Migrant rescue ship Ocean Viking blocked at Italian port

The Ocean Viking, held at Trapani port in Sicily. (Credit: Anthony Jean/SOS Mediteranée)

The Ocean Viking migrant rescue ship has been blocked at a port in Sicily for a second time in just over a year following an 11-hour inspection by Italian authorities. 

SOS Mediterranée, the humanitarian organisation that operates the vessel, said the Ocean Viking has been detained in the port of Trapani after inspectors took issue with the registration of containers on the deck of the ship.

The structures were added two and a half years ago to house survivors and store equipment, SOS Mediteranee said, insisting that they had been “validated by all relevant regulatory bodies”.

“This new detention shows the extreme surveillance to which the search and rescue boats are subject,” the group added.

The detention comes one year after Ocean Viking set sail again after being blocked at port in Sicily for five months over alleged safety issues. It is also the sixth inspection since it began its rescue missions in the Mediterranean ocean in 2019.

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“We are now going to consult with our owner, the maritime administrations and the regulatory agencies to implement the measures and the administrative formalities which will guarantee a rapid release of the Ocean Viking,” said Caroline Abu Sa'Da, executive director of SOS Mediterranée Switzerland, based in Geneva.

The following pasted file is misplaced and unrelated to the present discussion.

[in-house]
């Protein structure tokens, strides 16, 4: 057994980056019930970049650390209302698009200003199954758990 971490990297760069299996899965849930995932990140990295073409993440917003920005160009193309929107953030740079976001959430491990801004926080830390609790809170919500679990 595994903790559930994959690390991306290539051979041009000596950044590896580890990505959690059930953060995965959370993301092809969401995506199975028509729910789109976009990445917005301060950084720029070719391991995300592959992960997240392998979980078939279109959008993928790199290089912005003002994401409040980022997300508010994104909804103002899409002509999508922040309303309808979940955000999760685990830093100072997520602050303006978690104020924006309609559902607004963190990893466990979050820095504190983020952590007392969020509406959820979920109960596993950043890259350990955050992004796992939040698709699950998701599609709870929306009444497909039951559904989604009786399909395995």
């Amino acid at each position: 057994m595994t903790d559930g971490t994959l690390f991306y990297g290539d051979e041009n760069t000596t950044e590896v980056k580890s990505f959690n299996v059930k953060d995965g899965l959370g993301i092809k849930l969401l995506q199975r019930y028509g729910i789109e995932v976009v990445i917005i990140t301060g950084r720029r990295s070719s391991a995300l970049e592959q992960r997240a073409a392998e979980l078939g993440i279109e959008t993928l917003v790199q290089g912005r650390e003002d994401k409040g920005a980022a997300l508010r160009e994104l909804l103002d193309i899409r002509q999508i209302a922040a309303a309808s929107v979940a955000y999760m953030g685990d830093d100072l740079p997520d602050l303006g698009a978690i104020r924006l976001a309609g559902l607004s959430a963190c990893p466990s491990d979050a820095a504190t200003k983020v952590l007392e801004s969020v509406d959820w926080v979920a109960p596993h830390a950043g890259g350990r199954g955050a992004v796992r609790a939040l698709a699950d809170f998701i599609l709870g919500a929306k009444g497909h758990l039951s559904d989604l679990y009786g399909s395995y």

“The objective is obviously to be able to get back to sea as quickly as possible in order to continue saving lives.”

More than 1,300 people died last year in the central Mediterranean, notoriously one of the most dangerous migratory routes in the world.

Over the same period, Ocean Viking helped to rescue nearly 3,000 people seeking refuge in Europe after setting off from countries including Libya, Tunisia and Turkey in often overcrowded, unsafe and poorly equipped boats.

Nearly 67,000 people arrived in Italy by sea in 2021, according to figures compiled by the UN refugee agency UNHCR, often fleeing war, extreme climate conditions or poverty in their home country. The vast majority of these – around 50,000 people – disembarked in Sicily.

The commune of Trapani and its port authorities have been contacted for comment.